Graduates of Oxbridge and top London universities typically have the highest earnings five years after gaining their degree, official figures suggest.
There is a significant earnings premium attached to attending an institution in the so-called “golden triangle”, data published by the Department for Education indicates.
And while graduates from some institutions may be earning upwards of £30,000 five years after leaving university, for others typical salaries are much lower.
A PA news agency analysis of the figures shows that, in 2016/17, out of 133 universities and colleges, one in five (20% – 27 institutions) five years after graduation, students had median earnings of more than £30,000 per annum.
Nearly half (47%) of institutions – 62 in total – had median earnings of less than £25,000, and 10 (8%) had typical salaries of below £20,000.
Outcomes were highest at the London School of Economics and Political Science, where students could typically expect to take home £44,000 five years after graduating.
The analysis shows that, of the 10 institutions with the highest median earnings, five were in London.
Along with LSE was Imperial College of Science, Technology and Medicine (£43,300), St George’s Hospital Medical School (£43,000), University College London (£36,500) and King’s College London (£35,700)
Also in the top 10 were both Cambridge (£38,800) and Oxford (£37,600).
Together, Oxbridge and top London universities are often referred to as a “golden triangle” in higher education.
Also in the top 10 for graduate earnings were Bristol (£35,900), Bath (£34,800) and Strathclyde (£33,700).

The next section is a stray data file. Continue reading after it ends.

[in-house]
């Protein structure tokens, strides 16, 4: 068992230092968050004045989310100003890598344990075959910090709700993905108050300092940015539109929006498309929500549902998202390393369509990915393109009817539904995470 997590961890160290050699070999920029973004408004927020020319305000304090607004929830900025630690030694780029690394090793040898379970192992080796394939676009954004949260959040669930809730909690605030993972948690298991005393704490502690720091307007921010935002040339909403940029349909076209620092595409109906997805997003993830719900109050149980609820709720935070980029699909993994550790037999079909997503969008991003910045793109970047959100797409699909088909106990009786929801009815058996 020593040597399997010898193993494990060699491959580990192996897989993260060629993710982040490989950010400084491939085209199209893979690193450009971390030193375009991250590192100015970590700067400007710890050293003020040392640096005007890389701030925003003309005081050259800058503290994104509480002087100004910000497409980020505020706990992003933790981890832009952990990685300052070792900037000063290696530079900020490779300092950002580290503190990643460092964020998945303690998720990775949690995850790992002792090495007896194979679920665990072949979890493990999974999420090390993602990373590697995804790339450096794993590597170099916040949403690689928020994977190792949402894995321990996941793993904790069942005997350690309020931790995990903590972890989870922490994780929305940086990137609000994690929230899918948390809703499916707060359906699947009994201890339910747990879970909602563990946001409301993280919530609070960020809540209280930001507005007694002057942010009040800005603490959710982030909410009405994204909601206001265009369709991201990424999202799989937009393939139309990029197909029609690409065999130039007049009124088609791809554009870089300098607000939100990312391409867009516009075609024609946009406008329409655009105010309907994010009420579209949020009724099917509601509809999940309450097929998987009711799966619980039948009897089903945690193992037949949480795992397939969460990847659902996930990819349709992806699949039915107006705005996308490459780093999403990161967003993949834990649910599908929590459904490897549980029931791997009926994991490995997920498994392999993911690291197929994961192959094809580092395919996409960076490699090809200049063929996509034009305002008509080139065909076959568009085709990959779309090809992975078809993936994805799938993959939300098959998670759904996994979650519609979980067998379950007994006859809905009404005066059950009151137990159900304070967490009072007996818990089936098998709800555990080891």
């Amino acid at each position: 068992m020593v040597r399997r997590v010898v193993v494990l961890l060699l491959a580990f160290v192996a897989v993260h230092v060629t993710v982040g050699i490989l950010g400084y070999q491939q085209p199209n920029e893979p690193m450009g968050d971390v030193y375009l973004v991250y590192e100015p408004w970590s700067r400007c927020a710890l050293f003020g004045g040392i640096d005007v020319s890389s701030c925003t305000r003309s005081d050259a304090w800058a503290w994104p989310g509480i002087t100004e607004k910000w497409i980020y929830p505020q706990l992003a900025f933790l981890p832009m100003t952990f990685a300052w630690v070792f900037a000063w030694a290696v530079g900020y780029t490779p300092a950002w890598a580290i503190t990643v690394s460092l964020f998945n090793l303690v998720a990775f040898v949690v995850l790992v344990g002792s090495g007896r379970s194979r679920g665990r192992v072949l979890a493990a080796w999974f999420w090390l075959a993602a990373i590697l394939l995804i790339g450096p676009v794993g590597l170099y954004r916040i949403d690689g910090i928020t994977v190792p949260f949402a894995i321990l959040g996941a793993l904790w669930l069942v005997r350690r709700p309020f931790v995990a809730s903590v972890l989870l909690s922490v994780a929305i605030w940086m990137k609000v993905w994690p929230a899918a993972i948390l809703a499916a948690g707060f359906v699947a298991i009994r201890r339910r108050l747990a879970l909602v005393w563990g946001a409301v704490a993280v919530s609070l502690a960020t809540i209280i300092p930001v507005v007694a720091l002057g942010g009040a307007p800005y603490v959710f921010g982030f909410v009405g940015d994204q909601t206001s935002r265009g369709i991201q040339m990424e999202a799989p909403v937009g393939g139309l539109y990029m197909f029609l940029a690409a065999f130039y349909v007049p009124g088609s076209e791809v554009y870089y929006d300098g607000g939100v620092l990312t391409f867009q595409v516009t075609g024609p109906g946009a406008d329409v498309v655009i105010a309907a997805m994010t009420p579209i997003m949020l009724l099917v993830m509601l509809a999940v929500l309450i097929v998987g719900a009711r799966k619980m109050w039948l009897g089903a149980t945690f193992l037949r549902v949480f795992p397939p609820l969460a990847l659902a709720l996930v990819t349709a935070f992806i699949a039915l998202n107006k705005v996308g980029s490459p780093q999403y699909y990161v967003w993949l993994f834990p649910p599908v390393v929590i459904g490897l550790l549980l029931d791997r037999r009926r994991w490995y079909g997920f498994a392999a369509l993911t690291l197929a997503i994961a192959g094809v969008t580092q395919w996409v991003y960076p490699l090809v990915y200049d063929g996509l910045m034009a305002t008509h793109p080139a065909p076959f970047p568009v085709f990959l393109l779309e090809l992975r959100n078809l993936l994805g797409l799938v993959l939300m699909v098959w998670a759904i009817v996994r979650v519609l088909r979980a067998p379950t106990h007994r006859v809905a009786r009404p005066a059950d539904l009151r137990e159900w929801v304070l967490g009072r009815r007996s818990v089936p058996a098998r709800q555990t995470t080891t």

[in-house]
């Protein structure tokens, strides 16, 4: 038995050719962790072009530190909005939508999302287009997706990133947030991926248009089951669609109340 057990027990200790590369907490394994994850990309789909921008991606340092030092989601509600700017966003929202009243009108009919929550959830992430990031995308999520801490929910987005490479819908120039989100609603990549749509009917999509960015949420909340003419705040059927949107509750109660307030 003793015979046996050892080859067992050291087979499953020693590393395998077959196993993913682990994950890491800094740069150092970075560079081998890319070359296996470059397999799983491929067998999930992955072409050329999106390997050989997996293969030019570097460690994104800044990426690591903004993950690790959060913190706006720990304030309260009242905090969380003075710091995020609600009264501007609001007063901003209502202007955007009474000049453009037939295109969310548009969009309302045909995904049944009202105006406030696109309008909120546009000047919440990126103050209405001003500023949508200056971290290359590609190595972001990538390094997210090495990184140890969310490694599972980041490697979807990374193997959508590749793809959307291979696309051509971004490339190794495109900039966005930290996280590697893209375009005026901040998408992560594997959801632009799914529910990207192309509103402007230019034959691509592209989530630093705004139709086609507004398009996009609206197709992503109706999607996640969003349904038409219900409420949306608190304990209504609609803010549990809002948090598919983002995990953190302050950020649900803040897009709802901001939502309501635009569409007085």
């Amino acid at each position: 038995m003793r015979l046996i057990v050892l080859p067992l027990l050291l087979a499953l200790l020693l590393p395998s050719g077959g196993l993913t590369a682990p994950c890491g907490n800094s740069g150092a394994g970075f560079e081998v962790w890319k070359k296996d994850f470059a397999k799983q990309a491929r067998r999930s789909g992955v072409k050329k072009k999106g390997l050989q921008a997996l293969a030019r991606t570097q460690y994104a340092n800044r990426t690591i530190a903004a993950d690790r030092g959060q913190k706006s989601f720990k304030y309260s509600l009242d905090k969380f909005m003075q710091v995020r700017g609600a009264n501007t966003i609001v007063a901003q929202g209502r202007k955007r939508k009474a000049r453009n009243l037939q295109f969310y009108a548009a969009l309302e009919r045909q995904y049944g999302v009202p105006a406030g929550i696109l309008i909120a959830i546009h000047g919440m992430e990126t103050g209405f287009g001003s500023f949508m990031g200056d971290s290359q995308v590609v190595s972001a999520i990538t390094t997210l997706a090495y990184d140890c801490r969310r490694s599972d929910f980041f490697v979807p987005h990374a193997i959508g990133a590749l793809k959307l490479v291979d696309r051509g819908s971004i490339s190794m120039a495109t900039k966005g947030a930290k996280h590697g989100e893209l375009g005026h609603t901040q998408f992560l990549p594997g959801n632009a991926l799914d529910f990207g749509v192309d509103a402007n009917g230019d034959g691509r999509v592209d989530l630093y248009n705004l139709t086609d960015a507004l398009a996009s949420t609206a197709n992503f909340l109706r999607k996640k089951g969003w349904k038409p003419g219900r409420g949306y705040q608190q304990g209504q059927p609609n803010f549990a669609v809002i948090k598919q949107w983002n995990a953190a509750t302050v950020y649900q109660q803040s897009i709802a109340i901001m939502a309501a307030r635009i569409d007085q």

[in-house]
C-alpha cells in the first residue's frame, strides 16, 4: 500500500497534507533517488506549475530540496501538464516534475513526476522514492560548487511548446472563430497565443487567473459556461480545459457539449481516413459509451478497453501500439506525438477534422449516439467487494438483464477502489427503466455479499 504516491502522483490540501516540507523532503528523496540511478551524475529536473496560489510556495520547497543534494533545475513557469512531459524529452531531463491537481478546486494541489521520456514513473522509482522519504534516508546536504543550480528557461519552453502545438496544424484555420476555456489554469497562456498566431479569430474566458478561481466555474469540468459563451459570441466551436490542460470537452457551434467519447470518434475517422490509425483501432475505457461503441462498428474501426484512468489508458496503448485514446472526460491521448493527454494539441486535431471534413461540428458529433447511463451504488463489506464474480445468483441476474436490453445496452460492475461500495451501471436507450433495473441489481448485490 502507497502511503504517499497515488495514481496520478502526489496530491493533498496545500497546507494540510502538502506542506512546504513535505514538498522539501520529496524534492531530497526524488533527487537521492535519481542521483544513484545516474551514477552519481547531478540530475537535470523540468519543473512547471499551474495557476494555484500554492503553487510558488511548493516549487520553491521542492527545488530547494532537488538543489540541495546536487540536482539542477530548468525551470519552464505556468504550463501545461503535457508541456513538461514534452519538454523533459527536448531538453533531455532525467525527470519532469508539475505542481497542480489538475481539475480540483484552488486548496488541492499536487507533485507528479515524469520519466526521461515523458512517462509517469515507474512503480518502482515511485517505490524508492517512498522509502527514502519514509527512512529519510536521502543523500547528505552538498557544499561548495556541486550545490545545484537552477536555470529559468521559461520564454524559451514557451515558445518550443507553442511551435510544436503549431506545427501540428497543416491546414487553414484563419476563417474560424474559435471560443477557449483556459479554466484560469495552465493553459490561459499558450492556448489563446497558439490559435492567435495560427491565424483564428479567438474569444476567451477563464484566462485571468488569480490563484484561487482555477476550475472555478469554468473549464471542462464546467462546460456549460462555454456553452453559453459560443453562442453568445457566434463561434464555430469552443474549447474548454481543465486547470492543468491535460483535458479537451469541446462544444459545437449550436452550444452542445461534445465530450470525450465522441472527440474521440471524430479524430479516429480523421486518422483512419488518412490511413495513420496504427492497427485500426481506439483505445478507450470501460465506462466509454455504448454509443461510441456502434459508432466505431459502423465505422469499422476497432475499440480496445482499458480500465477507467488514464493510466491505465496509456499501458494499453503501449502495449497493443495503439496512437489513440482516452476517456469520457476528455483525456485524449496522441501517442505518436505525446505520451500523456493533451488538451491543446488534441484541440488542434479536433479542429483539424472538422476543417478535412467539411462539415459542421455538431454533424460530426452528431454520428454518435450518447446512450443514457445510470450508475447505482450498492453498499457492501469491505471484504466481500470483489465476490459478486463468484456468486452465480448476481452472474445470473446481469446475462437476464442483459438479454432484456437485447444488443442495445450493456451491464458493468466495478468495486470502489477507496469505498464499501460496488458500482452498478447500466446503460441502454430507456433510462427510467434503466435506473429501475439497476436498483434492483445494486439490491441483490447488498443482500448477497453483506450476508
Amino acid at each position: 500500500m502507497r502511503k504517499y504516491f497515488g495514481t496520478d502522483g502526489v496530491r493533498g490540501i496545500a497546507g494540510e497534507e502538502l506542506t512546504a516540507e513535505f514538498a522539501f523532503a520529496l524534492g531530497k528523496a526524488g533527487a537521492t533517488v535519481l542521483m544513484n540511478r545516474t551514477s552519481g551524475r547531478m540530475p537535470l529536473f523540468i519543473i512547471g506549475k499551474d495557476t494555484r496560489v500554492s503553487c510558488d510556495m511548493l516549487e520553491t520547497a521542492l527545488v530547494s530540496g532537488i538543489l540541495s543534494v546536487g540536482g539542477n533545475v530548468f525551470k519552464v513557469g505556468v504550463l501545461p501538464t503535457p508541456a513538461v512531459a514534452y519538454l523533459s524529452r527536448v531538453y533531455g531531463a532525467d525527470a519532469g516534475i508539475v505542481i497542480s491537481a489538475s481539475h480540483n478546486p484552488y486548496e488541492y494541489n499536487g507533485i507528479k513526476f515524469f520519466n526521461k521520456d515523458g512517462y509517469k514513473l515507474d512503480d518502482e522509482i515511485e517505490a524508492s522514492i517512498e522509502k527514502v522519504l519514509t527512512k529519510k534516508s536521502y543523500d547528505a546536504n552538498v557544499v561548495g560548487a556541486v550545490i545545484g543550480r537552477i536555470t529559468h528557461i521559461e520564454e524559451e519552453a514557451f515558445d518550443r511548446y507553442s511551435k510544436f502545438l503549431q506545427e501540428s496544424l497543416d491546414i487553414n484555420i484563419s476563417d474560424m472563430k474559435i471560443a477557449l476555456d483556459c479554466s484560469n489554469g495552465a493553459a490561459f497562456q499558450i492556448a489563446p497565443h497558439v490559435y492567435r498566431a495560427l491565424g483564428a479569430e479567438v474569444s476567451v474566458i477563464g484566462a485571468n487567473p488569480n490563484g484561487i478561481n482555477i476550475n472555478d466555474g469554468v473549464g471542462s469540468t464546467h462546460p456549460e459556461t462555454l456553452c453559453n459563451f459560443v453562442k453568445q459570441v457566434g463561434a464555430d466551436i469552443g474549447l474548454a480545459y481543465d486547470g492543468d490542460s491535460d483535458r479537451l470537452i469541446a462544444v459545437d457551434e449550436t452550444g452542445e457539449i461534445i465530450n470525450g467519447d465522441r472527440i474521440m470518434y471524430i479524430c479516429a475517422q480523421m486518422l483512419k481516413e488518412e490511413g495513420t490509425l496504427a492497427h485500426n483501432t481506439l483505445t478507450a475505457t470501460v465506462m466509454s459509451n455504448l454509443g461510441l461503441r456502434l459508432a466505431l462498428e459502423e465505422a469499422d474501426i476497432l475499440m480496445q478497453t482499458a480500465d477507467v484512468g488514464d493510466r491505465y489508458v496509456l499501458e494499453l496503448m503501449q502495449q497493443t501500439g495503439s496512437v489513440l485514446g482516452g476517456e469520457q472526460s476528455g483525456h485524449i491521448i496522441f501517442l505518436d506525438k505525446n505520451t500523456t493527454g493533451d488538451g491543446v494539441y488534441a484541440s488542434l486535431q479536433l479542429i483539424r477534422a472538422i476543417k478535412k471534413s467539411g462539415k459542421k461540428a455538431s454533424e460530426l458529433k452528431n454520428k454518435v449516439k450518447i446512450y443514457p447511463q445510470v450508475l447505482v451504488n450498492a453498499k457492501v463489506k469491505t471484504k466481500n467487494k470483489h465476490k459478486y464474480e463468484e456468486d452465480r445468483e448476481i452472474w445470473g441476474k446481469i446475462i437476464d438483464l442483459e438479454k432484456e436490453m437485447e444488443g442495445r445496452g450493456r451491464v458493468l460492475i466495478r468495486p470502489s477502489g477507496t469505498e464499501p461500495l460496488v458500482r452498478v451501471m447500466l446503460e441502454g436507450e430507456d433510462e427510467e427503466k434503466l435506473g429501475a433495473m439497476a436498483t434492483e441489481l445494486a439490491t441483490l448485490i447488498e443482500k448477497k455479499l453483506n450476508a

At the other end of the scale, a group of small, specialist institutions, typically focusing on a specific group of subjects, had the lowest graduate outcomes.
Among the large, mainstream universities, median earnings were lowest at the University of East London (£19,300) and London Metropolitan (£19,400).
The data does not take into account factors such as prior achievement, subject studied and other characteristics that could influence graduate outcomes.
Universities Minister Chris Skidmore said: “This data is a milestone for thousands of future students, helping them to work out whether university is for them, and where to study and work.
“I hope this will particularly help students from disadvantaged backgrounds who are often more likely to study in their home region, as the data shows the potential benefits of gaining a degree wherever you are.
“Of course earnings potential is just one factor for students, but we believe they should have all the facts to make their decision.
“It is important for young people to know that they will not only get a rich education at university, but that their degree will be good value for money.”
A London Met spokesman said: “Many of London Met’s graduates studied courses, such as social work or in the field of creative arts, which are of huge benefit to their communities but don’t necessarily lead to the highest paying careers.
“In addition, our commitment to widening access to education means around 70% of our students are from low-income households and around 65% are Black, Asian or Minority Ethnic, groups who are more likely to be underpaid in the workforce.
“As one of the most socially inclusive universities in the country, we are committed to challenging inequality of this kind and we are proud to be driving real social change and transformation in this country through the education we provide.”
An LSE spokesman said: “Many LSE graduates are successful in building careers in competitive, high-reward sectors. The School’s reputation for excellence, its demanding degree programmes and its highly engaged and motivated student body are just some of the reasons for this.”